One of the problems with Google Wave for the non-geek crowd has been how you know you have a new wave?
But most of these don’t figure in the non-geek arsenal for managing the wash of information from the internet. And for regular folk convincing them to use Wave without these sorts of notifications will be hard simply because they don’t want to bother checking for new waves as well as new emails.
Convincing them may have just gotten easier however with the release of integrated email notifications for your Wave inbox. In a post on the official Google Wave Blog, Ged Ellis explains how to turn on email notifications for new waves. Using the drop down list next to the inbox link (it’s hidden until you hover over it) you can choose an email address to have notifications sent to. The tool even picked my Google Apps email even though it’s not my official Wave address because I’ve set it as primary in my Google profile.
In the Google Wave Blog Ged goes on to say:
If you want to use Google Wave with your friends, family or colleagues who aren’t logging in frequently, help them to turn on notifications. Then, they can get updates on their Google Wave account, even if they mainly stick to checking their email inbox.
Perhaps this feature was always on the cards, or maybe it was a reaction to the <a href="http://www.google.com/search?num=100&hl=en&safe=off&q=google+wave+fail”>waning interest in Wave from the geek community. By making it easier to get notifications people might start inviting friends who might otherwise be uninterested in another tool to check. I know I’ll be inviting my wife and a couple of buddies that I’ve previously thought might be uninterested thanks to this addition.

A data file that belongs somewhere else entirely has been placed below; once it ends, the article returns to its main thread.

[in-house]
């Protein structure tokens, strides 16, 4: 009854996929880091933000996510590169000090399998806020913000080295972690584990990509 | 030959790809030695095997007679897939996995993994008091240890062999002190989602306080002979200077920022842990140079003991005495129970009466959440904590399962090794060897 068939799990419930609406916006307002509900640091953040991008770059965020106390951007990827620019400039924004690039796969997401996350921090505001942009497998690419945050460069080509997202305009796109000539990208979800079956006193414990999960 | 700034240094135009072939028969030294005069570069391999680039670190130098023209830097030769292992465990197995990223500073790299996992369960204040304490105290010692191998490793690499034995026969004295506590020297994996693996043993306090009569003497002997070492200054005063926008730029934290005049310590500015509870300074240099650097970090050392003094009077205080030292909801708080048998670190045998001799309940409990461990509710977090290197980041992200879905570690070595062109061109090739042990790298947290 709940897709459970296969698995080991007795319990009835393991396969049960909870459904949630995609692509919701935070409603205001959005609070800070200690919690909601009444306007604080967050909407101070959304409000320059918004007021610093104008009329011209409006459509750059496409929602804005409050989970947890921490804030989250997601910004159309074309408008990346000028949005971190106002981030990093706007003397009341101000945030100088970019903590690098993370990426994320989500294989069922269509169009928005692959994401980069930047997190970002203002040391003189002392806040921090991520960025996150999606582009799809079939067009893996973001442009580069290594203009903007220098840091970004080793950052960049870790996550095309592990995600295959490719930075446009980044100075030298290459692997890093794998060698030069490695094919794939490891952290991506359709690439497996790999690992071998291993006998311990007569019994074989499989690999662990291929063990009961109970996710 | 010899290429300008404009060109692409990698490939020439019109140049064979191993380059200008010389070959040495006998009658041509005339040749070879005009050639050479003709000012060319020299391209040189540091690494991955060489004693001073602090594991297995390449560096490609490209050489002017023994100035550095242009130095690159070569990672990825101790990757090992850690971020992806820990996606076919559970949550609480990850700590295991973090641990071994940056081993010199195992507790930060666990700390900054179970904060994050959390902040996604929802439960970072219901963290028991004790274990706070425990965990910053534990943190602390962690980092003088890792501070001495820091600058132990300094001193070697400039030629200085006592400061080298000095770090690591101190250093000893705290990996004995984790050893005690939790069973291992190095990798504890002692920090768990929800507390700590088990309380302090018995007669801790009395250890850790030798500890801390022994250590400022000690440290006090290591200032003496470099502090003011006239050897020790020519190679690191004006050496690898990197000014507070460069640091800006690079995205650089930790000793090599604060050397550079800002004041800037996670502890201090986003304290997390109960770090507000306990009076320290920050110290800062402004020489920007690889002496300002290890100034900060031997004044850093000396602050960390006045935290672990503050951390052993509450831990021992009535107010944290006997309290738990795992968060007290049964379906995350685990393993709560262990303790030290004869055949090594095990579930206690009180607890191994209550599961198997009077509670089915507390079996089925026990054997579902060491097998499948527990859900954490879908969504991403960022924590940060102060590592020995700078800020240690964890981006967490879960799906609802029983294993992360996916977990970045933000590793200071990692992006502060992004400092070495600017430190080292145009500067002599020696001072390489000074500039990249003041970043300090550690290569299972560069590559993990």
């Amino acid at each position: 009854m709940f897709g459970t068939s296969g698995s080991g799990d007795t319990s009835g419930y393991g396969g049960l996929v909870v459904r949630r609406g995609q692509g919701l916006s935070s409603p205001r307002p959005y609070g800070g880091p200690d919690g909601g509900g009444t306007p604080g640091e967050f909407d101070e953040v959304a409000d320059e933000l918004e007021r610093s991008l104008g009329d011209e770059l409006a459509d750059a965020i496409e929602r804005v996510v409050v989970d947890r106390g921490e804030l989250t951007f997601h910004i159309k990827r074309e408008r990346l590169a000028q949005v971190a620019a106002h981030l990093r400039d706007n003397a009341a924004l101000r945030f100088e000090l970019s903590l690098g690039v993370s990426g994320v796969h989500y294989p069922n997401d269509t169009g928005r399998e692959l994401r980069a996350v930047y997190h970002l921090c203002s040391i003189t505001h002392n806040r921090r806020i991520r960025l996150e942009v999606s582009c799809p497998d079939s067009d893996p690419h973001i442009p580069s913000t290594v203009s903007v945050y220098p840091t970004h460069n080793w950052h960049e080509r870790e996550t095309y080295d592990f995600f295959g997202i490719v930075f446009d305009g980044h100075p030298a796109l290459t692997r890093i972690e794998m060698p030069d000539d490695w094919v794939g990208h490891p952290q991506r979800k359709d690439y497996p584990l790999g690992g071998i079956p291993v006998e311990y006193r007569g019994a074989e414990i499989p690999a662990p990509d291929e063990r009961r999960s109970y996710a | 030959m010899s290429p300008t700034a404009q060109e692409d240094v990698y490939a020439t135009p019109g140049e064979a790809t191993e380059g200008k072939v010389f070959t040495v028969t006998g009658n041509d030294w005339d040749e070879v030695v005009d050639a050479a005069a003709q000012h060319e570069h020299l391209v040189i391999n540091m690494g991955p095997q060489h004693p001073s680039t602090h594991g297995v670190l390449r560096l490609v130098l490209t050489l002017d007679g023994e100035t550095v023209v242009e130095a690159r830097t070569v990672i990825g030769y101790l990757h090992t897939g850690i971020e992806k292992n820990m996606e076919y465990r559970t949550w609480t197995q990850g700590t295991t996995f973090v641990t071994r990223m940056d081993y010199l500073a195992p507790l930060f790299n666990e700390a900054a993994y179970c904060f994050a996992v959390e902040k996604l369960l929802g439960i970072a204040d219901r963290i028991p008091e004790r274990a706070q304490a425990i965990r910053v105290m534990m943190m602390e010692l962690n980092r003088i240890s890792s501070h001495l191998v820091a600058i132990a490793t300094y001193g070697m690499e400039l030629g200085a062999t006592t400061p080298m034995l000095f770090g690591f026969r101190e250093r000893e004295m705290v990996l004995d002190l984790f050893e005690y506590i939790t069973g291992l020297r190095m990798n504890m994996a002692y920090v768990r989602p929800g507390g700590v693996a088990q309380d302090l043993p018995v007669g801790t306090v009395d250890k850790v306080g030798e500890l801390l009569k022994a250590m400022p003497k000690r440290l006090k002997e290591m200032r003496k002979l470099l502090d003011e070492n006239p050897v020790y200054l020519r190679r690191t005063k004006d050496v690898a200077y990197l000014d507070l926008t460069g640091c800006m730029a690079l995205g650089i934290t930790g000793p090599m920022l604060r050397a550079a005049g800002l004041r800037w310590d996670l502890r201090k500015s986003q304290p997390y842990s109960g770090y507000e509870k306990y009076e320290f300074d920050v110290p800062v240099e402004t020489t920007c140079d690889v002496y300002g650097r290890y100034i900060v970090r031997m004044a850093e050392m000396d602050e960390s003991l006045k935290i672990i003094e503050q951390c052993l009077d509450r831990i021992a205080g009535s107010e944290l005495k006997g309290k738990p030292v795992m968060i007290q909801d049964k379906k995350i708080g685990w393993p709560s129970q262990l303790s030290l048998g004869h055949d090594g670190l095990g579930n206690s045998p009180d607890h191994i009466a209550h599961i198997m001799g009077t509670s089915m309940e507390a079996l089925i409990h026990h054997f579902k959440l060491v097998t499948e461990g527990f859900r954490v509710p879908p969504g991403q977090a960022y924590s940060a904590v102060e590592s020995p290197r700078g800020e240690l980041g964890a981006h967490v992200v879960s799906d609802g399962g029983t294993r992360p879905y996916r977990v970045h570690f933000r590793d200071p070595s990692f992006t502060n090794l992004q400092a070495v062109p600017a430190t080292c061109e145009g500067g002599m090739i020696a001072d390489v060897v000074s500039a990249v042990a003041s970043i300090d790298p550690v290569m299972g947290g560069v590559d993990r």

However it’s still a long way from the ultimate integration I see is necessary for Wave to finally catch on - using Wave as a full email client. As long as email and waves are two separate entities in two separate products there will still be two places someone must visit to get both the old (email) and new (wave) forms of communication. Notifications via email just makes this more obvious. Ideally Wave should be usable as a hub for all sorts of communication. Currently the closest we have to this ideal is email, but it’s dependent on services sending out notifications. With Wave, the potential for any third-party to integrate services via bots and gadgets gives Wave a clear advantage.
All said though, the notifications are a welcome addition, and will make convincing friends and family to join that much easier. Time will tell if it helps Wave get the consistent user numbers it needs to take off.